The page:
Several research groups established functional tests to obtain performance data for mobility-related activities in patients with low back pain (LBP). In our study we aimed to assess the construct validity and associations with other measures of a battery of functional tests in relationship to physical performance on the one hand and physical capacity and variables of pain, disability and psychological variables on the other.Design.
Eight physical performance tests of everyday activities such as climbing stairs, picking up an object from the floor, bending forward, and sitting up from supine position etc. were evaluated in 106 patients with LBP and 106 control subjects.Results.
Distribution of results in each test demonstrated a marked overlap in a number of tests between those with and those without back pain. In a factor analysis we found pronounced differences in the factorial structure of the data between patients and control subjects as well in the bivariate correlations between functional test results. There was a strong relationship between self-report disability rating (FFbH-R) and physical performance tests especially in patients whereas physical capacity tests had less relationship in patients and not at all in the control subjects.Conclusion.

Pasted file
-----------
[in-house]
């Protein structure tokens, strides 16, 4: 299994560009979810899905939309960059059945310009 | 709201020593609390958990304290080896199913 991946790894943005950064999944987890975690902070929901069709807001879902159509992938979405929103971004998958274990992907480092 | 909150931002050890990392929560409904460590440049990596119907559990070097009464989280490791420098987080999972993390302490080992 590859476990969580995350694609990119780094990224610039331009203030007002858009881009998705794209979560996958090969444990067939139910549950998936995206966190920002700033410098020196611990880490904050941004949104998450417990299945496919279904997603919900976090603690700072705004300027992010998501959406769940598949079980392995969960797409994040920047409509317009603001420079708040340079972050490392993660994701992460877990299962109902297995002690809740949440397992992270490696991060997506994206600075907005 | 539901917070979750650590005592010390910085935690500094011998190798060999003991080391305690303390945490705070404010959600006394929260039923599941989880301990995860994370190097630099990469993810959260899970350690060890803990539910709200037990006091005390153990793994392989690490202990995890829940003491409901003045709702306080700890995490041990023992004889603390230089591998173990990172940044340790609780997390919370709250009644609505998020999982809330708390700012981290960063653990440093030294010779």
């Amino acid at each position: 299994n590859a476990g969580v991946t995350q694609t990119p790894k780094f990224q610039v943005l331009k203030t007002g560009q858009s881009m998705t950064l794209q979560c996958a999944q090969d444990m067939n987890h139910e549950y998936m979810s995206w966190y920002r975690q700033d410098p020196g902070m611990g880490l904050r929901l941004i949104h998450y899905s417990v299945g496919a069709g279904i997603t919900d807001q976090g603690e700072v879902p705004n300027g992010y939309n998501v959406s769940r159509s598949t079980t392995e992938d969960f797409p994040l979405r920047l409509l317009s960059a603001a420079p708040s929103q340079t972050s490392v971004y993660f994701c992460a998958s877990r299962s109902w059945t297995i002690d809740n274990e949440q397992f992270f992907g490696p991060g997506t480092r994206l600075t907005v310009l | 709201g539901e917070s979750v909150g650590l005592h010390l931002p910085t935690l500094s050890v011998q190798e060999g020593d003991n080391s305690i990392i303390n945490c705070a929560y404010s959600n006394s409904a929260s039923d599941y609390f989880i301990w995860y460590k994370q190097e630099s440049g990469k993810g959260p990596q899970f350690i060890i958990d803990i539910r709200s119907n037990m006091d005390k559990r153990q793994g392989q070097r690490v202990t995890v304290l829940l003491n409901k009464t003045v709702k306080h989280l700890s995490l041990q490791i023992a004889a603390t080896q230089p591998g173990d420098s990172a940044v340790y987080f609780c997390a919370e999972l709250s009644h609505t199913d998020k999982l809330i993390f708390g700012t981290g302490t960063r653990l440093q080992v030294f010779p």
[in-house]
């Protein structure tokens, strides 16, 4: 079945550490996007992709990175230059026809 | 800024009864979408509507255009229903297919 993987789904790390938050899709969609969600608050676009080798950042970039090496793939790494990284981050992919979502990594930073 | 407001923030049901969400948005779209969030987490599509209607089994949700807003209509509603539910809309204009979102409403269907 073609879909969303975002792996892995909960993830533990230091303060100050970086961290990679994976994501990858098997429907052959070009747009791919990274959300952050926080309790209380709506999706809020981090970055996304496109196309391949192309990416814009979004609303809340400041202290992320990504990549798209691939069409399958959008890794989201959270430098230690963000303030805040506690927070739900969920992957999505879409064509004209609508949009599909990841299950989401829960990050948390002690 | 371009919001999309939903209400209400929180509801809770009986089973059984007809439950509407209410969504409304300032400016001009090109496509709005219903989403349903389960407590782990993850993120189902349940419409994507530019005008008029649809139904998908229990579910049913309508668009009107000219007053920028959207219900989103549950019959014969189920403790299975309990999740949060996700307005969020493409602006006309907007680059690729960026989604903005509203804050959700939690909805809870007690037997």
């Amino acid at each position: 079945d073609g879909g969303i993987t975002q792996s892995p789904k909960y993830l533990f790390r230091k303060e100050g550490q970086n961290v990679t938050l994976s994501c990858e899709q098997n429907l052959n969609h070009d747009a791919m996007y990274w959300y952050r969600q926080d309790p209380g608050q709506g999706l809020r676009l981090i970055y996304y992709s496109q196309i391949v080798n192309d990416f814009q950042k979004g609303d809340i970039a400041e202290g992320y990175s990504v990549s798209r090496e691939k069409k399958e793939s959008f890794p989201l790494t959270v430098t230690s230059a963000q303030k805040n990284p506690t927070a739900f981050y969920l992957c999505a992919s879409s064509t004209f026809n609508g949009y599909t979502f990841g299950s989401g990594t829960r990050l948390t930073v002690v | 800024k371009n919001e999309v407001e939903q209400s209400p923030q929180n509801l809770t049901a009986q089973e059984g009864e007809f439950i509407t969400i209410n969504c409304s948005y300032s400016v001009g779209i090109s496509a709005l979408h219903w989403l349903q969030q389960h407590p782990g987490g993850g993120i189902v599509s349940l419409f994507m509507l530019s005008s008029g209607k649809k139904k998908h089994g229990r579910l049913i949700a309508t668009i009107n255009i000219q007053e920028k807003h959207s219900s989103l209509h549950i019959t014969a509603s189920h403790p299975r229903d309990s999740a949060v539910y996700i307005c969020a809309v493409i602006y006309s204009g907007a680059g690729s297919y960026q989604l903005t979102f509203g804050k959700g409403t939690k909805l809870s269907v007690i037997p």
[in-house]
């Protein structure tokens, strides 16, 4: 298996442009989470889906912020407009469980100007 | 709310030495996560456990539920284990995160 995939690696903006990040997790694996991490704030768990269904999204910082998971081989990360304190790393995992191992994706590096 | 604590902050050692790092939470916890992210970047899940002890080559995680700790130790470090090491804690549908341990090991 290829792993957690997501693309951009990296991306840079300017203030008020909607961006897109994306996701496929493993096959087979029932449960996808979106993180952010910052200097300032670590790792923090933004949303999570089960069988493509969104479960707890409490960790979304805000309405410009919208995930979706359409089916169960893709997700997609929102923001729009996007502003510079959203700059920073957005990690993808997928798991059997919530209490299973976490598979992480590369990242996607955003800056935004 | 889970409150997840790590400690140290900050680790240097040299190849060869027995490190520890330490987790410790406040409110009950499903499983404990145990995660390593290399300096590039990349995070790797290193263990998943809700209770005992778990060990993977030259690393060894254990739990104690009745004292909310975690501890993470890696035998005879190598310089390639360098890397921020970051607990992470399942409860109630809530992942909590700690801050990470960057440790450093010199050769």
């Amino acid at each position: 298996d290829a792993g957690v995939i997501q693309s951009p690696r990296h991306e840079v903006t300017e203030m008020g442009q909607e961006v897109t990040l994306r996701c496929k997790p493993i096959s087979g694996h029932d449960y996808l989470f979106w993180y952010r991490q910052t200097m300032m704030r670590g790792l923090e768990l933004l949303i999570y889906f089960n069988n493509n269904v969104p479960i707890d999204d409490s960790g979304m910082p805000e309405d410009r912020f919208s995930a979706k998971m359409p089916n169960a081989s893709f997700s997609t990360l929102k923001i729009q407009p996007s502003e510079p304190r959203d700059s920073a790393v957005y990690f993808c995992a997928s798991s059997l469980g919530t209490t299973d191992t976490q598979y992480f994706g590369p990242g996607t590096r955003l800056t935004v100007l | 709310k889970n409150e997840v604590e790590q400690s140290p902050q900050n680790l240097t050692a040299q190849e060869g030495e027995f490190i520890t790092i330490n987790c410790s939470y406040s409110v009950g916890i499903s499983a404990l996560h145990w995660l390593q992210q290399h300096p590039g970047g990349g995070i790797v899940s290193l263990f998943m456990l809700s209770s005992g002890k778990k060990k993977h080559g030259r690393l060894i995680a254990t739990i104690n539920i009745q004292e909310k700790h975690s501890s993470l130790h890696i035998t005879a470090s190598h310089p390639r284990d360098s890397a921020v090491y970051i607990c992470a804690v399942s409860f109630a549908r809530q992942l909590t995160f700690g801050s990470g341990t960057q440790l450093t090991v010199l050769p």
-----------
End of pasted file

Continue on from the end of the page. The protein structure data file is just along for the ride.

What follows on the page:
In contrast to the past and present literature, our results suggest that physical performance tests have an inherent problem to sharply differentiate patients with back pain from healthy controls and problems with inter-rater reliability. Physical performance seems to be more a matter of patients' perception of generalized disability than of restricted function.